This week’s post is from Australian Rural Romance author Meredith Appleyard.
Meredith has four published novels: The Country Practice (2015), The Doctor Calling (2016) , No Job for a Girl (2017), and Home At Last (2019). Her next manuscript is with the publisher and she’s working on another book. Meredith is lives with her husband and border collie Lily in the delightful Clare Valley wine-growing region of South Australia.
How beautiful is this cover for Home At Last?
Over to Meredith …
One of my favourite quotes comes from Groucho Marx: ‘Outside of a dog a book is a man’s best friend. Inside a dog it’s too dark to read.’ I have a dog and about a thousand books. For me, a life without books and reading is, and always has been, unimaginable. It’s what drove me to write. I thought if I read enough books I’d eventually be able to write them. Sort of like a natural transition. Ha!
You’ll find my books on bookshelves and any other available surfaces. At any one time I’ll have three or four books on the go. However, these days, if a book hasn’t drawn me in after the first couple of chapters, I don’t persevere. Life is too short and there are too many books.
I don’t organise my books and because I’ve moved house many times, out of necessity I’ve parted with heaps of books over the years. And there are the ones I’ve loaned to others, never to be seen again. Alas, I have been guilty of the same transgression. I still have a copy of Donald Woods’ Cry Freedom, and I know I borrowed it from someone…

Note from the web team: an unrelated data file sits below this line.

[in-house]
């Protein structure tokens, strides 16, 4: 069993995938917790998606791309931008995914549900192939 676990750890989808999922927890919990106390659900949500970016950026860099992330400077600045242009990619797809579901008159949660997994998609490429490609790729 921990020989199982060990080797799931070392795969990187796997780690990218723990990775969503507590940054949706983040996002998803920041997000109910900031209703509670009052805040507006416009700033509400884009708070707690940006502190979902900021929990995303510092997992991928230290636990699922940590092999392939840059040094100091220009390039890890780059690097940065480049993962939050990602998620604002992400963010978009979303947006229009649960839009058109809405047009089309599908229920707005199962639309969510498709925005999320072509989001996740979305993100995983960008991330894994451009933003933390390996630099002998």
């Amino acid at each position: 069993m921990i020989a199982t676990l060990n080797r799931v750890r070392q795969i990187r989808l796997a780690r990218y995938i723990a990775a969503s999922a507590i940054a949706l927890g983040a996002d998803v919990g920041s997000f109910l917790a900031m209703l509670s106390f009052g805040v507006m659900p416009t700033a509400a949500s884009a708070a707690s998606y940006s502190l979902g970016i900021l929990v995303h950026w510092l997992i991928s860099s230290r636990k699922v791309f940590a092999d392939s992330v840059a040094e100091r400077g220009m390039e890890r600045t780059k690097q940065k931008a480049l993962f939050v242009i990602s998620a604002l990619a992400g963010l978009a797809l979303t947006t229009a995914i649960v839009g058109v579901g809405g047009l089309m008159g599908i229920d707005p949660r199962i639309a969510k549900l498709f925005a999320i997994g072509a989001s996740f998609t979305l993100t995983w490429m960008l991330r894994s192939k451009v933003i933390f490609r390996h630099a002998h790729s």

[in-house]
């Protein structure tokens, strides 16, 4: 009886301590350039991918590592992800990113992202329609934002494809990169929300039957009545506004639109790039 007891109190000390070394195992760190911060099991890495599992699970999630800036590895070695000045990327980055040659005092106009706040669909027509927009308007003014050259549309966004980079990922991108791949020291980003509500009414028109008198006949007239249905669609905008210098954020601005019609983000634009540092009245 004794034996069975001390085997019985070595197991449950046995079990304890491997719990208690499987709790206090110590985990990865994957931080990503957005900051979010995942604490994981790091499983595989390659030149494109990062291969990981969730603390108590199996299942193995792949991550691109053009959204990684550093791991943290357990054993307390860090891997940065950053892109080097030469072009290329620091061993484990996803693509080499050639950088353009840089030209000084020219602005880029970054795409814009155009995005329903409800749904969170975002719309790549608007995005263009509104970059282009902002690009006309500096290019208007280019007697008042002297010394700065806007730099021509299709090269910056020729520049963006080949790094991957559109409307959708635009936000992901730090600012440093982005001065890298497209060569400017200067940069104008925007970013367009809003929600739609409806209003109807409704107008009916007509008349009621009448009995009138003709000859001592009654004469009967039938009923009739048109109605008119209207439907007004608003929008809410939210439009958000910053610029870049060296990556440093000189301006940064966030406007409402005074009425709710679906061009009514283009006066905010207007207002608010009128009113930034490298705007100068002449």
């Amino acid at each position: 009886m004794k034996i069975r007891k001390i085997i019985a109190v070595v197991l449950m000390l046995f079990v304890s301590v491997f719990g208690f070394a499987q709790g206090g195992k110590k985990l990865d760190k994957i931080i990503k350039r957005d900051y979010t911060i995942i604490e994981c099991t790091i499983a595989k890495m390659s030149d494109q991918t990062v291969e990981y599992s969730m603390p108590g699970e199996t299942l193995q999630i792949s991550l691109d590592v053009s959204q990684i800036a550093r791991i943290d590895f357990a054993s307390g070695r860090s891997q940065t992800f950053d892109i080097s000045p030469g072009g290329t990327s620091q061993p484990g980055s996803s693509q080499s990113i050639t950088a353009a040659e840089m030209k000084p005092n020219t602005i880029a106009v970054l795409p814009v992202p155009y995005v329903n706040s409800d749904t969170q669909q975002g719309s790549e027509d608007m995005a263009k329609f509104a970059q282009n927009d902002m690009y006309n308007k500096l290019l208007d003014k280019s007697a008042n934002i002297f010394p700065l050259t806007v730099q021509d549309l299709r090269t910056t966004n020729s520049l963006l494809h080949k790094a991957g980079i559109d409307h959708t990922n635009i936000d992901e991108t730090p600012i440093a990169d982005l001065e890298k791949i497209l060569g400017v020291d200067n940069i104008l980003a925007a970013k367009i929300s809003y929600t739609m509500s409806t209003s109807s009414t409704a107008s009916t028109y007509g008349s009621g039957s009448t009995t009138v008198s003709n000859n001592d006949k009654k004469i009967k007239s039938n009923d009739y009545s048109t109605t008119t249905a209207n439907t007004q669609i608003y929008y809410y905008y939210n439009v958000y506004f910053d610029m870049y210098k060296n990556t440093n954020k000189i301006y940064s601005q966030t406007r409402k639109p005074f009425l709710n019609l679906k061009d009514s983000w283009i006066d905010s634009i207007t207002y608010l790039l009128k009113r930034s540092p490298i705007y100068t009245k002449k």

But books are for sharing and I do like to pass them on. I only keep the ones I think I might read again. And the availability of eBooks has had an impact on the number of books I buy. Being able to borrow them from the library is brilliant. I read a mix of print and digital.
These days crime would be my favourite genre. There are some fabulous Australian crime writers out there. Jane Harper’s The Lost Man stayed with me for days after I’d finished reading it.
The book that always sparks joy in me is Trade Wind by MM Kaye. It is a wonderful story written in the early 60s and set in an exotic mid-19th century Zanzibar. I don’t remember the first time I read it but I’ve enjoyed it many times since and get a warm fuzzy feeling when I think about repeating the experience. It’s my treat for those lazy days between Christmas and New Year when everyone else is watching sport.
Do I read while I’m working on my own books? Yes, of course. How else would I reward myself for making the days word-count! But I do stay away from reading similar stories to the ones I write.
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